Two former cellmates told jurors on Friday that an Okawville man laughed about an Ashley teen’s overdose death while they were in the Washington County Jail.
Randall Mamino, now in federal custody for an unrelated case, said 22-year-old Shane Lindsay spoke to him about what happened the night before 18-year-old Dakota Ellerbusch’s death in a family-owned cabin in rural Washington County.
Mamino told police in an interview that Lindsay said he knew the methadone Ellerbusch drank that night wasn’t safe — saying the liquid was the wrong shade of purple and Lindsay knew the drug’s dealer was known for lacing drugs with fentanyl.
Mamino said in the interview that Lindsay did not drink any of the soda-methadone mix with Ellerbusch and Lindsay’s girlfriend, Emily Rensing — who testified earlier this week she felt “deathly sick” after a few sips on Dec. 30.
Mamino also told police in the recorded interview that Lindsay said he and Ellerbusch both did heroin in the clubhouse the same night.
“He thinks it’s funny, he was laughing about it,” the inmate said in a taped interview with police. “I said, ‘All you had to do was call the police and you might not be here with me.’”
Ellerbusch was found dead by his grandfather in their family clubhouse on Jan. 1 after Rensing and Lindsay left Ellerbusch unresponsive at the cabin.
The two checked up on the teen one other time, earlier that holiday weekend. Various testimony left it unclear whether the teen was dead when Lindsay and Rensing checked up on him the second time that weekend.
During cross-examination of Mamino, Lindsay’s attorney, Dennis Hatch, suggested that the inmate was talking to police in order to help himself in his own federal case.
Another former cellmate, James Cable, who is now incarcerated in Indiana, testified for the prosecution as part of plea deal in an unrelated burglary and theft case.
Cable said he came forward because he understands the Ellerbusch family’s need for closure.
“I wasn’t trying to be a jailhouse snitch.” Cable testified. “What really got me is that he showed no remorse for it. … That’s not right.”
Cable added, “He said he actually did it — he said he killed the guy. He actually laughed about it.”
Hatch had been Cable’s lawyer before Cable talked to police about Lindsay.
During a heated questioning, Hatch noted that Cable received a deal for his testimony against Lindsay — but Cable pointed out he was still convicted of a felony. The inmate added that Hatch had told him, as his lawyer, he could negotiate that felony charge down to a misdemeanor.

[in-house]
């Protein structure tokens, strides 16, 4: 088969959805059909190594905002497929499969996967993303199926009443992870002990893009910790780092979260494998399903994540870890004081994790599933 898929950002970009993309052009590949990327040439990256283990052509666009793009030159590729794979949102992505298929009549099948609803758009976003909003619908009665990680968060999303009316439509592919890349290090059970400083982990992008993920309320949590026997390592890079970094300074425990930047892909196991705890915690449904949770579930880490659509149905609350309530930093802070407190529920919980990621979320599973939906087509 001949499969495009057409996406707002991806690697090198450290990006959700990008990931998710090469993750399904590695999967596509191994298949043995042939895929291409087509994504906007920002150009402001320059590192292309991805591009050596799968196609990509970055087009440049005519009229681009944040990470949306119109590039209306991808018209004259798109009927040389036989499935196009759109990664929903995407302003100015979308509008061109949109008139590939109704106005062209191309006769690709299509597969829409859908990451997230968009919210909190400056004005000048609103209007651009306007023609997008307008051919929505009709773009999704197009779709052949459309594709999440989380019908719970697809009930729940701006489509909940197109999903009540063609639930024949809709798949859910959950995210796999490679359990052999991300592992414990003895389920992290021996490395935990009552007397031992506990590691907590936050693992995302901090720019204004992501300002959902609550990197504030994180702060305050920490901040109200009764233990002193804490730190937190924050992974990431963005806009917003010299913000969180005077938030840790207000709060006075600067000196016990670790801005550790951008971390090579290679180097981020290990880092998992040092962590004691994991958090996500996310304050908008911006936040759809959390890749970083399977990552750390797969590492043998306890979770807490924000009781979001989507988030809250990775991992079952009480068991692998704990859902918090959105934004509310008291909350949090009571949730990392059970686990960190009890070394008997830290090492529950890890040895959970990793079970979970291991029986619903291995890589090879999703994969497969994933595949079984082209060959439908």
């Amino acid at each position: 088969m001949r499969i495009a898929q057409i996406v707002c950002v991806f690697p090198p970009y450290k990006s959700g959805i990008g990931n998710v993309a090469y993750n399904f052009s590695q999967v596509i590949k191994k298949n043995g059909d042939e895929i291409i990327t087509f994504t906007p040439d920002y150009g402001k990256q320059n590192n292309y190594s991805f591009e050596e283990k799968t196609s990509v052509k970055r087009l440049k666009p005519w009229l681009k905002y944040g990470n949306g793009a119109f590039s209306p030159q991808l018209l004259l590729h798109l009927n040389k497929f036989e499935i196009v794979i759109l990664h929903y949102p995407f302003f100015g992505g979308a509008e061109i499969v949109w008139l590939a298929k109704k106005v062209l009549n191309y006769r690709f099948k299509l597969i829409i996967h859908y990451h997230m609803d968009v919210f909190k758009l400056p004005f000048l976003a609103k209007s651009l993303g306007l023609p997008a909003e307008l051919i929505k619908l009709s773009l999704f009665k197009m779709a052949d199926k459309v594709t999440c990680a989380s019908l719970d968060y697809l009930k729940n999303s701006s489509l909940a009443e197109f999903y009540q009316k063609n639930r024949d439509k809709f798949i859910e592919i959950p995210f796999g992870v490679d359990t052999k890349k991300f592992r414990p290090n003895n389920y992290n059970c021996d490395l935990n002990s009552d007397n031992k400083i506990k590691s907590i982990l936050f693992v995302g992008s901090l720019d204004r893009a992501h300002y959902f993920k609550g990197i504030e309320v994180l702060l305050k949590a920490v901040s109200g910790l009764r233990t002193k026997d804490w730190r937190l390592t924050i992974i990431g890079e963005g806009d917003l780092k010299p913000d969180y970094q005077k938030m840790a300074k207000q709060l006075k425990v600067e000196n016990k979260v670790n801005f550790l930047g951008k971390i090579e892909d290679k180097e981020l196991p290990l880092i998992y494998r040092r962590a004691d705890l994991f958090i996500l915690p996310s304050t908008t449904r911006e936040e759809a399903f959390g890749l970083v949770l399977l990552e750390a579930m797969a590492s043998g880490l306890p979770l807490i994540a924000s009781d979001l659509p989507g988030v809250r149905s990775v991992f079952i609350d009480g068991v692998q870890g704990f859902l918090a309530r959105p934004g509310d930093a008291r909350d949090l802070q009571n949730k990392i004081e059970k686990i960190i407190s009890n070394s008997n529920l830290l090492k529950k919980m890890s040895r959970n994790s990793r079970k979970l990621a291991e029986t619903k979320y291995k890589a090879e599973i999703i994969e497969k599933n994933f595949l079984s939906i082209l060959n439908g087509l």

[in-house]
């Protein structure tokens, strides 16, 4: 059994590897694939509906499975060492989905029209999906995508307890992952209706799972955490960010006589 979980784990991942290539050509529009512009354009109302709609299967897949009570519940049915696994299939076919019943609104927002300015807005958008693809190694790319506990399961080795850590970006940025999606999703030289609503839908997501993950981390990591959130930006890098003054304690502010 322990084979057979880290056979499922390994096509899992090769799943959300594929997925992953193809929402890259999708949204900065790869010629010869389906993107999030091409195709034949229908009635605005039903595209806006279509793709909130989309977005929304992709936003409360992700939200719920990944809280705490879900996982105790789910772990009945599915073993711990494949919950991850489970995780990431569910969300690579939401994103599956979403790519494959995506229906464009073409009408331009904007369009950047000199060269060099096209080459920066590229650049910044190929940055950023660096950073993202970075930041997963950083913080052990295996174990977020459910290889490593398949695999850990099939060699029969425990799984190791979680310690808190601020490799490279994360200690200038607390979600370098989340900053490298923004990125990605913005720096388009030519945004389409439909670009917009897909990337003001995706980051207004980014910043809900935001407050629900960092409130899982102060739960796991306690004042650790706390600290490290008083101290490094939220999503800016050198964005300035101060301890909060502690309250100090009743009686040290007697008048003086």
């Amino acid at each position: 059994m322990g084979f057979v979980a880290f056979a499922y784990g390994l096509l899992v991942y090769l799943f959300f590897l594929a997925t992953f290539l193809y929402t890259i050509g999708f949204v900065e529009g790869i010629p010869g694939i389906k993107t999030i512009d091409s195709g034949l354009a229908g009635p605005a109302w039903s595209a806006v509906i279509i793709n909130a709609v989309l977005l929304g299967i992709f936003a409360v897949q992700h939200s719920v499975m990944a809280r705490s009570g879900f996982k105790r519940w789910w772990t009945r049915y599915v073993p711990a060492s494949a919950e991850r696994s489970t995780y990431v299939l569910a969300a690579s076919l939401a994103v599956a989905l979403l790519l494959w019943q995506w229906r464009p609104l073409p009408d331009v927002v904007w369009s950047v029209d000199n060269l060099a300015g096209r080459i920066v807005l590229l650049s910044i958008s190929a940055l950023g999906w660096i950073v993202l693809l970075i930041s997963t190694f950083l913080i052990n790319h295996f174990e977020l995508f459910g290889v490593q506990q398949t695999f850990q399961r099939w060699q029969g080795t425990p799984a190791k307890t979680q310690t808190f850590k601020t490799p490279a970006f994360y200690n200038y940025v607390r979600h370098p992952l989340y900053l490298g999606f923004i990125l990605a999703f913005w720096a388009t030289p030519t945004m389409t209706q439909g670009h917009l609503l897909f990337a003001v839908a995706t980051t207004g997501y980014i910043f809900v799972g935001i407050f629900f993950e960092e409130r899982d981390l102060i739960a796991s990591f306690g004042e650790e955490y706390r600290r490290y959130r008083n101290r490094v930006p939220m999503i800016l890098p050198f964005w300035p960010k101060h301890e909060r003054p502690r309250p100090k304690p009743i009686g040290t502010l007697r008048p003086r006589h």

Judge Daniel Emge had to intervene several times, instructing Cable to only answer the questions Hatch was asking and not to talk out of turn.
Washington County Sheriff’s Detective Craig Campbell also took the stand Friday to testify about his interviews of Lindsay.
In a lengthy cross-examination, Hatch pointed out that several times during the first interview — conducted Jan. 27 after Lindsay was arrested on unrelated traffic charges — the agent and officer said they could help him if he conducted undercover buys with the dealer who gave Ellerbusch the methadone.
While Lindsay agreed to that in the taped interviews, police never had him contact the dealer.
Lindsay was charged in Washington County with drug-induced homicide in addition to obstruction of justice by destroying evidence, concealment of a death and unlawful delivery of a controlled substance.
The obstruction charge accuses Lindsay of giving false information to a Washington County detective “as to the true circumstances surrounding the death of Dakota Ellerbusch and his actions and involvement thereto.”
The concealment charge accuses Lindsay of “lying to and giving misdirection to John Ellerbusch as to the actual physical location of Dakota Ellerbusch,” for the purpose of “preventing or delaying the discovery of the death of Dakota Ellerbusch.”
If Lindsay is convicted, the drug-induced homicide charge carries a sentence of 15-30 years in prison.
Hatch argued at length on Friday afternoon, outside the jury’s presence, that all five counts should be dropped
Hatch said there was a lack of evidence — such as no expert determination of a cause of death, and no proof of the fentanyl’s origin.
Hatch also argued that the prosecution had not presented evidence that Lindsay “knowingly” delivered the fatal substance to Ellerbusch or that he took action to conceal the teen’s death.
In addition, Hatch argued, testimony about Lindsay bringing heroin to Ellerbusch’s cabin is not, by itself, enough to prove that it contributed to his death.
Prosecuting attorney Daniel Bronke argued there was sufficient evidence presented for the trial to continue.
Emge said he would issue a ruling on Monday.
If the charges are not dropped as a result of Hatch’s motion, the trial was scheduled to resume Monday morning.